When faced with adversaries who seemed able to match or counter U.S. military-technological superiority, the Department of Defense began an intensive effort to invest in a new generation of capabilities designed to restore U.S. military preeminence or overmatch. This effort was labeled the Third Offset Strategy in recognition of two prior technology investment strategies that had, or so it was asserted, successfully countered advances in Soviet military capabilities.
The first two offset strategies were designed with a particular adversary in mind, the Soviet Union and its allies, with a specific problem to overcome: a rapid conventional offensive against the North Atlantic Treaty Organization (NATO) in Europe backed up by the threat of nuclear escalation. The first offset strategy was the widespread nuclearization of the U.S. military as a way of cost-effectively countering the massive Soviet/Warsaw Pact advantage in conventional forces. Once the Soviet Union achieved strategic nuclear parity with the U.S., the first offset strategy was rendered moot.
U.S. Defense planners then invested in stealth, precision navigation and targeting, and airborne intelligence, surveillance and reconnaissance to defeat Russian conventional forces. The best-known element of this second offset strategy was the AirLand Battle concept which sought to employ U.S. ground forces to fix advancing Soviet formations while airpower conducted deep strikes, including by early stealth aircraft, intended to disrupt the Soviet offensive.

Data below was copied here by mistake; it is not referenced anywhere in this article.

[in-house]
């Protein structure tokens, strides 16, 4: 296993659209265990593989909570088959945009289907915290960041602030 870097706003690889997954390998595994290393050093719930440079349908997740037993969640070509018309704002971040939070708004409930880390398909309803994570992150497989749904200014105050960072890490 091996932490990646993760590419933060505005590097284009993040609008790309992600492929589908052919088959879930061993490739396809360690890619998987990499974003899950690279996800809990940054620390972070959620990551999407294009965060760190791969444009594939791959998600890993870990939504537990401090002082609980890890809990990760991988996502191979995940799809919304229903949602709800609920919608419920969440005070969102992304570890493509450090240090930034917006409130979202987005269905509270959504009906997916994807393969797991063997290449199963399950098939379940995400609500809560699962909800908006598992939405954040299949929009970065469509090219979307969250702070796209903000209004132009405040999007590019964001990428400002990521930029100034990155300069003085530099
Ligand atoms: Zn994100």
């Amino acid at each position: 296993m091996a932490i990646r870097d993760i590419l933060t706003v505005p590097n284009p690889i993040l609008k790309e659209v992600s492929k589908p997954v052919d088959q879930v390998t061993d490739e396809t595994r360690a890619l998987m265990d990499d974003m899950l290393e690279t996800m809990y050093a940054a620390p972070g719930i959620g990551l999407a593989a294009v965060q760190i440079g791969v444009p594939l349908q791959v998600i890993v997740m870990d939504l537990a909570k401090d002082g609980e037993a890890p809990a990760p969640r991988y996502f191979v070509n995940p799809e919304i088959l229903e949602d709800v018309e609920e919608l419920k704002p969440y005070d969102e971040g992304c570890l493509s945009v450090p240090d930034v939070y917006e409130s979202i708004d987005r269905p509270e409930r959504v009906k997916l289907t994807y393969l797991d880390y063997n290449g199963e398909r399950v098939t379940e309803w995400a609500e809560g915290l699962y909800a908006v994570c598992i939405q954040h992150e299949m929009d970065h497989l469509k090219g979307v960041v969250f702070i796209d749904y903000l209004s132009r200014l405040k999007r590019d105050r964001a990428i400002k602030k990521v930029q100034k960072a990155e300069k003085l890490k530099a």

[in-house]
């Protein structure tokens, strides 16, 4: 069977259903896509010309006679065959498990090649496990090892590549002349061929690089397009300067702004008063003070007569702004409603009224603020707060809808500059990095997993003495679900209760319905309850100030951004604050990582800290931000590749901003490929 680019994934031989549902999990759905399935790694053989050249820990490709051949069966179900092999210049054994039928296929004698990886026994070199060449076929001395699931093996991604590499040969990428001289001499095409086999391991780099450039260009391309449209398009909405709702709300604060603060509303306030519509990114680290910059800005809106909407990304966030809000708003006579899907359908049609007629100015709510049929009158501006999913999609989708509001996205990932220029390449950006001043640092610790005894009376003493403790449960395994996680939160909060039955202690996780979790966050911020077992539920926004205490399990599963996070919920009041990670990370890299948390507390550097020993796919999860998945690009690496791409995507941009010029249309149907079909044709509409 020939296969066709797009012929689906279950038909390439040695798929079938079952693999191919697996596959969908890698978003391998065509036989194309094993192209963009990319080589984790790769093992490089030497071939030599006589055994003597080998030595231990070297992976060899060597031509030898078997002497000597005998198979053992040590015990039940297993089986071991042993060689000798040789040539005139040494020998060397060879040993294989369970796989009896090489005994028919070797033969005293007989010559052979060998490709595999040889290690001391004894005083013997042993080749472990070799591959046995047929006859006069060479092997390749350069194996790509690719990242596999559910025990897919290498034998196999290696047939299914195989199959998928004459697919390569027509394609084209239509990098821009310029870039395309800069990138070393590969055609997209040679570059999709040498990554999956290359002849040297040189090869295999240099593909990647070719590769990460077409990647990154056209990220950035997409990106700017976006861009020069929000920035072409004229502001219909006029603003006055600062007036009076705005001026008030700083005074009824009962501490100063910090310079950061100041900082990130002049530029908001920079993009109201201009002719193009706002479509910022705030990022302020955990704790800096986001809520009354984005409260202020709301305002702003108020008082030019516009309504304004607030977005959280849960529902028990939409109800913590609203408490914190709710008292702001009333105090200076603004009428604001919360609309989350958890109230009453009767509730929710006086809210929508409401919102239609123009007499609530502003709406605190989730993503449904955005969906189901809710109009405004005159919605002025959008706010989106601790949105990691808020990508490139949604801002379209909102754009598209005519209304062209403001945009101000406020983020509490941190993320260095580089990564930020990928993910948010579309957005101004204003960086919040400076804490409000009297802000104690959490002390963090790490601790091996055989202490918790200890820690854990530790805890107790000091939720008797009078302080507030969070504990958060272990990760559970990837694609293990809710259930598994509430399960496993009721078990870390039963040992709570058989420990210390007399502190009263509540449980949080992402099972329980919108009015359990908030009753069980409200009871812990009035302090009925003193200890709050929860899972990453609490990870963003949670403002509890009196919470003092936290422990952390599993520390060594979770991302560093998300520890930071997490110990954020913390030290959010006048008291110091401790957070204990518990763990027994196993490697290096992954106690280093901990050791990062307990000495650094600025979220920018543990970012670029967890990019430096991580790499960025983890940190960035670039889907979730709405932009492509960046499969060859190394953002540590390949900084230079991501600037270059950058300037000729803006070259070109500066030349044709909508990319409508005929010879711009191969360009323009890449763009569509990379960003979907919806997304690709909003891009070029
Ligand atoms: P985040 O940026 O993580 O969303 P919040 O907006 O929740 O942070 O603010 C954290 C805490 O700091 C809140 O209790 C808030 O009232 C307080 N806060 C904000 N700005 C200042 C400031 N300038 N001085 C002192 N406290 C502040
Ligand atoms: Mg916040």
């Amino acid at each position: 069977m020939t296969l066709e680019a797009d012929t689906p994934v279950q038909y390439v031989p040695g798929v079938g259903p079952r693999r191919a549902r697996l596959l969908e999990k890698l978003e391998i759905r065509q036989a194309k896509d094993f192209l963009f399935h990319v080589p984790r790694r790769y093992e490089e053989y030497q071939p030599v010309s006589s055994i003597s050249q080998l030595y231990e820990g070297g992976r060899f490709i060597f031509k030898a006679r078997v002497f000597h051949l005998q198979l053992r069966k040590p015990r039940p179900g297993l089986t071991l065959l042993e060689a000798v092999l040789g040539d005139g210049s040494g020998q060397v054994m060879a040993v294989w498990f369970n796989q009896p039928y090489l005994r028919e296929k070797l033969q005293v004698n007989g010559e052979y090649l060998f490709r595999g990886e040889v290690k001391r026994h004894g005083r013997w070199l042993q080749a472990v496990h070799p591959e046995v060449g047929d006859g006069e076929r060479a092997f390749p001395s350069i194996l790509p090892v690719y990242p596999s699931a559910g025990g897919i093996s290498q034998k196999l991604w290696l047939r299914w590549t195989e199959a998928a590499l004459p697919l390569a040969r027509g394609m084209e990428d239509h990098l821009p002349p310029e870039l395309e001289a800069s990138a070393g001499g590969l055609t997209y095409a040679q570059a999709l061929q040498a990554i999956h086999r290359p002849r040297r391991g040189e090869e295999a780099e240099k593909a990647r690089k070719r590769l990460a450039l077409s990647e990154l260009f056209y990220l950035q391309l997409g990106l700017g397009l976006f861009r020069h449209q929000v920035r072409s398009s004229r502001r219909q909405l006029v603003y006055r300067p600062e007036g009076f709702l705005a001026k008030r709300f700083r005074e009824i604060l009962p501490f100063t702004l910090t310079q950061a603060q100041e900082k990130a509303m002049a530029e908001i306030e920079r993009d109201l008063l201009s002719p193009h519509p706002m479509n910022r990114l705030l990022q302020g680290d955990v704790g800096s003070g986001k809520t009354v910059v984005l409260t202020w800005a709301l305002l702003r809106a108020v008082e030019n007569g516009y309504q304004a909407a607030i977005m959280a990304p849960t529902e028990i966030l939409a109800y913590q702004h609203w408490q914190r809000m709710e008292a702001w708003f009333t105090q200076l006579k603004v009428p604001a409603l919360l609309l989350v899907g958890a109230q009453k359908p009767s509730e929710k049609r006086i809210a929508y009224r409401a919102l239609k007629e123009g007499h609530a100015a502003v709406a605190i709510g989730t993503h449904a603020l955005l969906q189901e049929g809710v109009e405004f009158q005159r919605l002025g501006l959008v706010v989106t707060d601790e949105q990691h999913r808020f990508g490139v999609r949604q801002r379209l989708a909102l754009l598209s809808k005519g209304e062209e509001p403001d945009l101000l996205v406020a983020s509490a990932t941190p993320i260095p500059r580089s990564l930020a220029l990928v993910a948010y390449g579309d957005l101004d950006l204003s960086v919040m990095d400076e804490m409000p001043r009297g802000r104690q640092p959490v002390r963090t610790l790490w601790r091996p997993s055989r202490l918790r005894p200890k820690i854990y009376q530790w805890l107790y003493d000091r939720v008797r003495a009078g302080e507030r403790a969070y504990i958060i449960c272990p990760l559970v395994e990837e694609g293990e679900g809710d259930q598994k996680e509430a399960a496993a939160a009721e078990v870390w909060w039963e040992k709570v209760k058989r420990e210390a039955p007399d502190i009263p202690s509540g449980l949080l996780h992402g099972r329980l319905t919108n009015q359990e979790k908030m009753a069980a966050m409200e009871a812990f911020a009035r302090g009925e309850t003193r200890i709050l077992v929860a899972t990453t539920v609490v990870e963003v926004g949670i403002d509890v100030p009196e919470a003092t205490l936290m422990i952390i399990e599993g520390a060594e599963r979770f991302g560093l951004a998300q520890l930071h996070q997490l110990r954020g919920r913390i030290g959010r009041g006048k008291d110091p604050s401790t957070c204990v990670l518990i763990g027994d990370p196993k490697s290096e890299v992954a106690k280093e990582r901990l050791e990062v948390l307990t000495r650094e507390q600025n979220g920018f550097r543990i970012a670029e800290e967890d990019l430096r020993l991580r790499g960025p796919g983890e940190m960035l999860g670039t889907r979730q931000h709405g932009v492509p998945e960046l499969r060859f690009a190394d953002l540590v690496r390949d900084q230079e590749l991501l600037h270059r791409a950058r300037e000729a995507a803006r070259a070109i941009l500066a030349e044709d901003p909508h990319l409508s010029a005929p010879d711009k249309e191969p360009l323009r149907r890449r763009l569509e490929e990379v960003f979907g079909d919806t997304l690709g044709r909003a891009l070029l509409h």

Today, Russia and other near-peers and regional adversaries have invested in a series of capabilities, tactics, techniques, and organizations designed to counter perceived U.S. and NATO military-technical advantages and support their own strategies for rapid, non-nuclear, offensive warfare. It became evident that the U.S. military needed new capabilities and concepts of operation.
In 2014, the Department of Defense announced the Defense Innovation Initiative intended to develop a set of advanced capabilities that would constitute the core of the Third Offset Strategy. The centerpiece of the effort is a new Long-Range Research and Development Planning Program that helps identify, develop, and field breakthroughs in the most cutting-edge technologies and systems, especially in the fields of robotics, autonomous systems, miniaturization, big data and advanced manufacturing, including 3-D printing.
Unfortunately, the current drive to create the Third Offset Strategy is little more than a technological wish list. What made the first two offset strategies successful was the ability of technologists and military planners to select from advancing science and technology a set of capabilities and operating concepts specifically targeted at the problem of countering Soviet advantages in force size, geography and timing of an attack. These were efforts in applied rather than experimental science.
While the emerging threat is technologically more sophisticated than that which the U.S. military faced during the Cold War, it is operationally and quantitatively much more limited. Russia has sufficient forces to threaten its nearest neighbors conventionally, but not the means to march to the Atlantic. China can fight for the so-called first island chain and maybe contest the second, but cannot dominate East Asia. The strategic problem the Third Offset Strategy must address is how to counter the limited offensive capability of prospective adversaries who will be operating under an umbrella of so-called anti-access/area denial (A2/AD) systems designed to deter or degrade U.S. and allied responses.